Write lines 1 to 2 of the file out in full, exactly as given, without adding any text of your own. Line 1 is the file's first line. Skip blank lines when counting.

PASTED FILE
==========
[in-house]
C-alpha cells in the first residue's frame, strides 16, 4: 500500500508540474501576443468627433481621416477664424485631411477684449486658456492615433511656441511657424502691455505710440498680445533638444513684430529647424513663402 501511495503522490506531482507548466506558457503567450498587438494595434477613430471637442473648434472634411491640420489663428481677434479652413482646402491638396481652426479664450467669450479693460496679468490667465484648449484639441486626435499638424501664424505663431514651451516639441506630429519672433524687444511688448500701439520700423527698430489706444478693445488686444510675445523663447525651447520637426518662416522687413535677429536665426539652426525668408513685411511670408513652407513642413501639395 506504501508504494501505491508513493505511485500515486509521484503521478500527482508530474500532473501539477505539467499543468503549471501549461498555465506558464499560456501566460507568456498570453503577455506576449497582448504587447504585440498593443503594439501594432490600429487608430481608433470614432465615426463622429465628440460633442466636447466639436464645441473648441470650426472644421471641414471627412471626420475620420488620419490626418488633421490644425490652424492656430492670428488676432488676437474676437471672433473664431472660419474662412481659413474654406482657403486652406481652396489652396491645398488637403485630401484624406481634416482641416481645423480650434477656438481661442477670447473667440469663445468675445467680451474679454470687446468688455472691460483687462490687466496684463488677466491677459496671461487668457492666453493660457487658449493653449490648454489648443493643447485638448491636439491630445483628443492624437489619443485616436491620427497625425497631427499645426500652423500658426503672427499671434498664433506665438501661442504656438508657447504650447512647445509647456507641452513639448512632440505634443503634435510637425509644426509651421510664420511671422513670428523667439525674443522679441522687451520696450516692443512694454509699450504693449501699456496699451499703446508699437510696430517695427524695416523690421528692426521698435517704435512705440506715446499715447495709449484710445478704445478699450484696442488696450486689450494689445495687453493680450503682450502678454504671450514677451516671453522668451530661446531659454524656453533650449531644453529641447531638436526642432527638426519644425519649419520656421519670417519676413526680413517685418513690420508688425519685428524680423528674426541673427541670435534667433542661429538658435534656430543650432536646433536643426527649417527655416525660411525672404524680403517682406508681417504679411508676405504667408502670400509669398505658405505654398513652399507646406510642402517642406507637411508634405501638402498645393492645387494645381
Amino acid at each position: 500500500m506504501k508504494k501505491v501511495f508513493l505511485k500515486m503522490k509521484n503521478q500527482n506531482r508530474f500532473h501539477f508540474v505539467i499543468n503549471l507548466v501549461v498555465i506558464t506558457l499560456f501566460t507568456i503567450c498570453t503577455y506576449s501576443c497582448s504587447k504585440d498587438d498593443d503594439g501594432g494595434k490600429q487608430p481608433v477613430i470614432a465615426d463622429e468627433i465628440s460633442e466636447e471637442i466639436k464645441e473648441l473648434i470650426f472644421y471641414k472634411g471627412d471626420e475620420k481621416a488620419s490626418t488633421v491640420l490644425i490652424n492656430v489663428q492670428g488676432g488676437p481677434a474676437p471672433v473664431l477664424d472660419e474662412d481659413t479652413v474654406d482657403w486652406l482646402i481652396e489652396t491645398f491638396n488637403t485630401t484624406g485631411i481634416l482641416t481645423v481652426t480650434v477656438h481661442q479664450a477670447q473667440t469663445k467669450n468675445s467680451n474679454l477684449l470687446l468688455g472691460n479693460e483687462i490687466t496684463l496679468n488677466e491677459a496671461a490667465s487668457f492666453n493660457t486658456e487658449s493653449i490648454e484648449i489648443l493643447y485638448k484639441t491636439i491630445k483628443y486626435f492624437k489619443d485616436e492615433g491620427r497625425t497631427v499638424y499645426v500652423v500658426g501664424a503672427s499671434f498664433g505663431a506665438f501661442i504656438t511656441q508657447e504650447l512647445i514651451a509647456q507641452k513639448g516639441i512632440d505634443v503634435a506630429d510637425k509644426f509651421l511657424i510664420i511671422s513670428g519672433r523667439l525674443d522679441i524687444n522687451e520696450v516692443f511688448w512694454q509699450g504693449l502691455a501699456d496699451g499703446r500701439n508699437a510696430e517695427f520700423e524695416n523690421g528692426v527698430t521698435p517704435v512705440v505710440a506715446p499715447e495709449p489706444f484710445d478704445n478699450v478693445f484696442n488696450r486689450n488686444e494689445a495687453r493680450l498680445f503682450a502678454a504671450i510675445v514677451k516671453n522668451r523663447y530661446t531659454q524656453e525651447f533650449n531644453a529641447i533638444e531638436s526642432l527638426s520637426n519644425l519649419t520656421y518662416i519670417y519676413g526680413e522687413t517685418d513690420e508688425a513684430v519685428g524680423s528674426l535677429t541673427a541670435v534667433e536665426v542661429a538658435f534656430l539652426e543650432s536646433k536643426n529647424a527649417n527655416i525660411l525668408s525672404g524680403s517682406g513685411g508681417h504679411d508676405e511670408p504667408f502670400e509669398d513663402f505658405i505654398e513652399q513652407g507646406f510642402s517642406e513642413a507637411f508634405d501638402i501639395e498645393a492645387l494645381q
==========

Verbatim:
[in-house]
C-alpha cells in the first residue's frame, strides 16, 4: 500500500508540474501576443468627433481621416477664424485631411477684449486658456492615433511656441511657424502691455505710440498680445533638444513684430529647424513663402 501511495503522490506531482507548466506558457503567450498587438494595434477613430471637442473648434472634411491640420489663428481677434479652413482646402491638396481652426479664450467669450479693460496679468490667465484648449484639441486626435499638424501664424505663431514651451516639441506630429519672433524687444511688448500701439520700423527698430489706444478693445488686444510675445523663447525651447520637426518662416522687413535677429536665426539652426525668408513685411511670408513652407513642413501639395 506504501508504494501505491508513493505511485500515486509521484503521478500527482508530474500532473501539477505539467499543468503549471501549461498555465506558464499560456501566460507568456498570453503577455506576449497582448504587447504585440498593443503594439501594432490600429487608430481608433470614432465615426463622429465628440460633442466636447466639436464645441473648441470650426472644421471641414471627412471626420475620420488620419490626418488633421490644425490652424492656430492670428488676432488676437474676437471672433473664431472660419474662412481659413474654406482657403486652406481652396489652396491645398488637403485630401484624406481634416482641416481645423480650434477656438481661442477670447473667440469663445468675445467680451474679454470687446468688455472691460483687462490687466496684463488677466491677459496671461487668457492666453493660457487658449493653449490648454489648443493643447485638448491636439491630445483628443492624437489619443485616436491620427497625425497631427499645426500652423500658426503672427499671434498664433506665438501661442504656438508657447504650447512647445509647456507641452513639448512632440505634443503634435510637425509644426509651421510664420511671422513670428523667439525674443522679441522687451520696450516692443512694454509699450504693449501699456496699451499703446508699437510696430517695427524695416523690421528692426521698435517704435512705440506715446499715447495709449484710445478704445478699450484696442488696450486689450494689445495687453493680450503682450502678454504671450514677451516671453522668451530661446531659454524656453533650449531644453529641447531638436526642432527638426519644425519649419520656421519670417519676413526680413517685418513690420508688425519685428524680423528674426541673427541670435534667433542661429538658435534656430543650432536646433536643426527649417527655416525660411525672404524680403517682406508681417504679411508676405504667408502670400509669398505658405505654398513652399507646406510642402517642406507637411508634405501638402498645393492645387494645381